Target Misses the Mark in Canada, Will Close Stores
Less than two years after opening it first operation in Canada, retail giant Target says it will shutter all of its 133 stores in the country over the next six months. The exact timing of the closures “will vary on a store-by-store basis,” in a move that will idle almost 18,000 employees from British Columbia to Ontario, according to a statement released by the Minneapolis, Minnesota-headquartered retailer.
“We have not realized the significant improvement in Canadian consumer sentiment that we believe is necessary,” says Target CEO Brian Cornell. “Put simply, we have not seen the step-change in performance we told you we needed to see.”
Target had high hopes bolstered by the perceived shopping habits of Canadian consumers who routinely crossed the southern border to stock-up on bargains at the company’s stores in the U.S. The company spent a full five years planning its Canadian expansion strategy, which included the 2010 acquisition of most of the real estate assets held by failed Canadian retailer, Zellers.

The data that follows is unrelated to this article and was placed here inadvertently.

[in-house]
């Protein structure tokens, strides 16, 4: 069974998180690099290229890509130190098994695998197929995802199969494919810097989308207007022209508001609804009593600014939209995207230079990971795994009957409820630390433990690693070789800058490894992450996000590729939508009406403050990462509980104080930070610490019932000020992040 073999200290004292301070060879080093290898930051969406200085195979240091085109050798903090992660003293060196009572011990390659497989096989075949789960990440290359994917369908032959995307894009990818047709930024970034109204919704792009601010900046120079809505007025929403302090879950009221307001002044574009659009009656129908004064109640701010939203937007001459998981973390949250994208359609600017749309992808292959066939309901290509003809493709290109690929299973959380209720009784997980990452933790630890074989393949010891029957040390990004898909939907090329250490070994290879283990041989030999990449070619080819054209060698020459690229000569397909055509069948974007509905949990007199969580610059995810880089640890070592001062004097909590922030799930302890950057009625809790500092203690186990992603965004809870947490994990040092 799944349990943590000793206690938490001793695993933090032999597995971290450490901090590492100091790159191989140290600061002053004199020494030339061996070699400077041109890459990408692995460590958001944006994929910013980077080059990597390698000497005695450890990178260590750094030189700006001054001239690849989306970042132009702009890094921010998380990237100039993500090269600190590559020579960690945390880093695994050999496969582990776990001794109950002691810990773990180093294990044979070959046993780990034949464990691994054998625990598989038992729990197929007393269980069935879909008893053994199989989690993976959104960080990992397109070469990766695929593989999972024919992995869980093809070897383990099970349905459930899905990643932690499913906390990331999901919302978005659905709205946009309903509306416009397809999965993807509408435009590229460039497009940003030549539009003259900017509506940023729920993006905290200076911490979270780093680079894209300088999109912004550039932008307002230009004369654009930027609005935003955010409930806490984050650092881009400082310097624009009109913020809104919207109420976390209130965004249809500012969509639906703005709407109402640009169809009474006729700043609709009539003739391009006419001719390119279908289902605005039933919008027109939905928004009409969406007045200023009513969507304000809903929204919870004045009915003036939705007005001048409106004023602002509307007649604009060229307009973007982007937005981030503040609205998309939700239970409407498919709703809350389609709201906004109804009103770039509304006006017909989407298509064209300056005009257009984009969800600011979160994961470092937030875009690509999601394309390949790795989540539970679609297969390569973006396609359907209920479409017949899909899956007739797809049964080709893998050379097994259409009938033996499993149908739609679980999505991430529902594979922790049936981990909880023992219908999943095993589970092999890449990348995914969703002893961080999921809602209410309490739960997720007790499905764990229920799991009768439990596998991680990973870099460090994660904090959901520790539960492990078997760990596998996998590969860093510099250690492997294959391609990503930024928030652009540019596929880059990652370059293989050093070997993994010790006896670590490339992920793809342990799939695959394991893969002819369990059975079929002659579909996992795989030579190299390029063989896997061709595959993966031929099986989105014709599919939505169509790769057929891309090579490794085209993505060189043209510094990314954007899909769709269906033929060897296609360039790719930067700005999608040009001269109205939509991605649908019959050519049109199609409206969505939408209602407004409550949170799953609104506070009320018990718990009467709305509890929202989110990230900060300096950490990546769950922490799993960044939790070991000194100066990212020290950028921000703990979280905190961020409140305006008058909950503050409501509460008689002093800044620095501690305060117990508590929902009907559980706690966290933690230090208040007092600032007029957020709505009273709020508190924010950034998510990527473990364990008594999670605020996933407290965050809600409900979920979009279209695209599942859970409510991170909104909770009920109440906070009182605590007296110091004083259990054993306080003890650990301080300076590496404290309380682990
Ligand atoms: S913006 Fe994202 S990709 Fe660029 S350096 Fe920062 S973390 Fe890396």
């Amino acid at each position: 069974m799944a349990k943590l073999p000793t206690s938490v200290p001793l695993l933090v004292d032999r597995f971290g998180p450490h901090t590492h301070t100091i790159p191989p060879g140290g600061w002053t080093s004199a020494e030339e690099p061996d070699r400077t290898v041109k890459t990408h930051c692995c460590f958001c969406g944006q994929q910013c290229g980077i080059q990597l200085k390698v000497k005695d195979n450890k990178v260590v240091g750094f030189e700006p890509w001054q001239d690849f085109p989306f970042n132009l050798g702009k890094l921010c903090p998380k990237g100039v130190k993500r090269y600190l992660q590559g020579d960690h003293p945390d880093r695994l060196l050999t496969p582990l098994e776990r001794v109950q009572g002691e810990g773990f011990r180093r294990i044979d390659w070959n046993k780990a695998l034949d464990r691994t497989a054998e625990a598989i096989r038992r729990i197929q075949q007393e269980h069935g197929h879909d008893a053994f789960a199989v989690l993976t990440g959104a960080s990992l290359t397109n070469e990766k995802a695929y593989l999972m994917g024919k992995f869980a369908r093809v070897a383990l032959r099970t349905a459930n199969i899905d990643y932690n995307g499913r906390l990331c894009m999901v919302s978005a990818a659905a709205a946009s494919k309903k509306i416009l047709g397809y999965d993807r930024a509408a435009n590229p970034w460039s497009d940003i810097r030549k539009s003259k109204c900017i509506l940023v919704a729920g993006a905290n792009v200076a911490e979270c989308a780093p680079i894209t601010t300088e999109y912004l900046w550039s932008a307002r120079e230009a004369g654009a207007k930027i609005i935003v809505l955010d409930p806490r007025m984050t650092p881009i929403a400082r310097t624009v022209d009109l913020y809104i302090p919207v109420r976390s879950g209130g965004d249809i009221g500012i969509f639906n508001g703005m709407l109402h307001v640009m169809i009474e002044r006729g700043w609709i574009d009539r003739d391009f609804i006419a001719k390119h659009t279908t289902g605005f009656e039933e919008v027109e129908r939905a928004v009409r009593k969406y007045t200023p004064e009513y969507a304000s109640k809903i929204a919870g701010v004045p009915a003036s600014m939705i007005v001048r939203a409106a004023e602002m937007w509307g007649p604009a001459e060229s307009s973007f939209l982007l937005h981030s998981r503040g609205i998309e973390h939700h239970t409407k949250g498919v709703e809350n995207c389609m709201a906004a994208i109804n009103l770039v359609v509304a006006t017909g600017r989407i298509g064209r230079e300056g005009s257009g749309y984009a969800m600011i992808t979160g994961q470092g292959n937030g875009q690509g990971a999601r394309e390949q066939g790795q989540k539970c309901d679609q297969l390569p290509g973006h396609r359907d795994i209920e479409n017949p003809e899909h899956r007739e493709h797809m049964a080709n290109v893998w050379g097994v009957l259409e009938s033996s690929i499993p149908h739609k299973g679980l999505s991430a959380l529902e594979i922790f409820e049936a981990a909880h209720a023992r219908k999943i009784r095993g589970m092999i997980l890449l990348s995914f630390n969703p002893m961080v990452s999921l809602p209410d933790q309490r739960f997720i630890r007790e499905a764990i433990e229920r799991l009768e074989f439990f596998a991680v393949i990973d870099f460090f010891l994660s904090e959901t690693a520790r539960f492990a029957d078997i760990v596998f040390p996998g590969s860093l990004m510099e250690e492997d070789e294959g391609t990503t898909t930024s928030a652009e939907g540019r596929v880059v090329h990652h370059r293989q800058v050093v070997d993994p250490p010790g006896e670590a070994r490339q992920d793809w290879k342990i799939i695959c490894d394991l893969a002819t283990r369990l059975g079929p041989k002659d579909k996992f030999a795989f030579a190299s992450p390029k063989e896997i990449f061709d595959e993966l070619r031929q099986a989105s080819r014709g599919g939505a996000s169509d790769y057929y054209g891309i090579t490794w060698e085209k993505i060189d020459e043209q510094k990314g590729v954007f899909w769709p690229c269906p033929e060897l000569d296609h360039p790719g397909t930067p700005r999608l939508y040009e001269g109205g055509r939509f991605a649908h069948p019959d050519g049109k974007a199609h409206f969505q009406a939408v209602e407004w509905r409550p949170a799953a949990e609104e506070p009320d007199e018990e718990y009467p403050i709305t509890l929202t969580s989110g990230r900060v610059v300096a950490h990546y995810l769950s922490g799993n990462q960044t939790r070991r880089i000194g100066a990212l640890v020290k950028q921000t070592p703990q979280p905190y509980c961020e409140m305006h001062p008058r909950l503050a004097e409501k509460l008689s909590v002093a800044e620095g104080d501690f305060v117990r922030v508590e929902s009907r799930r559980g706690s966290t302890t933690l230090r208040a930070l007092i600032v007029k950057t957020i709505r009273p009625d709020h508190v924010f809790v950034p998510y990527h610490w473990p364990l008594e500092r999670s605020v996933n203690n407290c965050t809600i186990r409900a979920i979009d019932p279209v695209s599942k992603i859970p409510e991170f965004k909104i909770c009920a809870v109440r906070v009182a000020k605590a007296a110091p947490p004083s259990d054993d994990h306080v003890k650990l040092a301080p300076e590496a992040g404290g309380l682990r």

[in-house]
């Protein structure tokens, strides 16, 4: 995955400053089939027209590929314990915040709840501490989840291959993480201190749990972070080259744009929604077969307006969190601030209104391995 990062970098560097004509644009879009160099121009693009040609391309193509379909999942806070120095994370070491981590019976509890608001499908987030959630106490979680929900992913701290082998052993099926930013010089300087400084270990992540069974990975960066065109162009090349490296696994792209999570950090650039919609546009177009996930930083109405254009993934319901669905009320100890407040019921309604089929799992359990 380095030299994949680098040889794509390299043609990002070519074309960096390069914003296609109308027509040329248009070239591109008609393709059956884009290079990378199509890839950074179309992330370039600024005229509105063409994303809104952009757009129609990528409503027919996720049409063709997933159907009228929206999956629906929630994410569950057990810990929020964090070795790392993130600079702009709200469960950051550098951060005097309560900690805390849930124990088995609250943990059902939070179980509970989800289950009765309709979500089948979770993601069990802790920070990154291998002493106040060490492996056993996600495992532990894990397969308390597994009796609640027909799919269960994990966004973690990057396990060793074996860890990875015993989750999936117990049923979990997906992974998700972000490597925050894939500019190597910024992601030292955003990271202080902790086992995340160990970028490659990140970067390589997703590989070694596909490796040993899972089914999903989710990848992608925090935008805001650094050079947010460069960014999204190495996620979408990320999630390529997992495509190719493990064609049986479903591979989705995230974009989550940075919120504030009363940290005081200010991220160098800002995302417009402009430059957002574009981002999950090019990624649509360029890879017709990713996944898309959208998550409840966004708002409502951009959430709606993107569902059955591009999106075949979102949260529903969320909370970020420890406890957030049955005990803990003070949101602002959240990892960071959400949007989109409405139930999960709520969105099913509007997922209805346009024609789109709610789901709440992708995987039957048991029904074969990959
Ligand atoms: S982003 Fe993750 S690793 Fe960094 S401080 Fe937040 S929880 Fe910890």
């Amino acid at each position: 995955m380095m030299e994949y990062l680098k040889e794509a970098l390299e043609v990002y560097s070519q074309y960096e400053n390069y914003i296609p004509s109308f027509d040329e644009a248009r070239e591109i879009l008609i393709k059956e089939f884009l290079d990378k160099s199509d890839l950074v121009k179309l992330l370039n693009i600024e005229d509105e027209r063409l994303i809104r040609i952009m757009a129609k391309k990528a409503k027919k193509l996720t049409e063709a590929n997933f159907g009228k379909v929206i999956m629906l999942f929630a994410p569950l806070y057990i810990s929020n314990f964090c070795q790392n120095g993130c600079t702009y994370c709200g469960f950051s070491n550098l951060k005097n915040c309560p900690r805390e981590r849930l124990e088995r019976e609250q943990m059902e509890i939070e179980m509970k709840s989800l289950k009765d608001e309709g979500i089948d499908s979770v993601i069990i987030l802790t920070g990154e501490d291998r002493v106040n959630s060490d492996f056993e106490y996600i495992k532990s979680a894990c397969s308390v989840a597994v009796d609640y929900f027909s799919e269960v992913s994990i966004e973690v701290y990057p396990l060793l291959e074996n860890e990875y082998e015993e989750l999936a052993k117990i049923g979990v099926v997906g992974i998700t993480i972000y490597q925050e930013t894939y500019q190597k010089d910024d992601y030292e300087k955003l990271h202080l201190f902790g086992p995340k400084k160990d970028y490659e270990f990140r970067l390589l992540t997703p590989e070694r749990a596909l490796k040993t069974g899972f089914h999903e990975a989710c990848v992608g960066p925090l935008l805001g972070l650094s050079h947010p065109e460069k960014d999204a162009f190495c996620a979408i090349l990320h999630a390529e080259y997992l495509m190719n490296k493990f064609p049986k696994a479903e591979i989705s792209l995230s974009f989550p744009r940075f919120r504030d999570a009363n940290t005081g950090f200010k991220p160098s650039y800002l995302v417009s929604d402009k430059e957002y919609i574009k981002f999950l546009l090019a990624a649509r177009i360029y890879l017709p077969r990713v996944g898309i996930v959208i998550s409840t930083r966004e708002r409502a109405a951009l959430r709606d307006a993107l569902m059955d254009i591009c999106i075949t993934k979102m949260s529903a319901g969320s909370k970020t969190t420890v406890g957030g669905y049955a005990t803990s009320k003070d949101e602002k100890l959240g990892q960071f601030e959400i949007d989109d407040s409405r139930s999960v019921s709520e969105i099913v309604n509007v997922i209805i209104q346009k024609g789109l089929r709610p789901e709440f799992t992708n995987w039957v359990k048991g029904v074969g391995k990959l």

But Target’s grand design drew significant criticism from analysts who said that management had skimped on researching the expectations of Canadian consumers looking for a U.S.-style shopping experience, the ins and outs of Canada’s complex business regulatory structure, and the ensuing corporate migraine that could result from opening 100 stores in the very first year of operations in the country.
Concerns were validated as Canadian shoppers, relieved of the need to cross an international border to do their shopping, started to complain almost immediately of inflated prices, chronic shortages of basic consumer goods from toothpaste to toilet paper, and a lack of the name brands they’d grown used to in Target’s U.S. stores.
The final blow came when the company’s lackluster holiday season melded with the realization that it couldn’t realistically expect to turn a profit on its Canadian operations for at least another six years. Shuttering the stores is expected to cost Target more than $5 billion in pre-tax losses in its fourth quarter, as well as between $500 million and $600 million in cash.
Target has received court approval to voluntarily make about $59 million in cash contributions to an employee trust to give the affected workers at least 16 weeks of compensation, including wages and benefit coverage for employees not needed during the store closure process.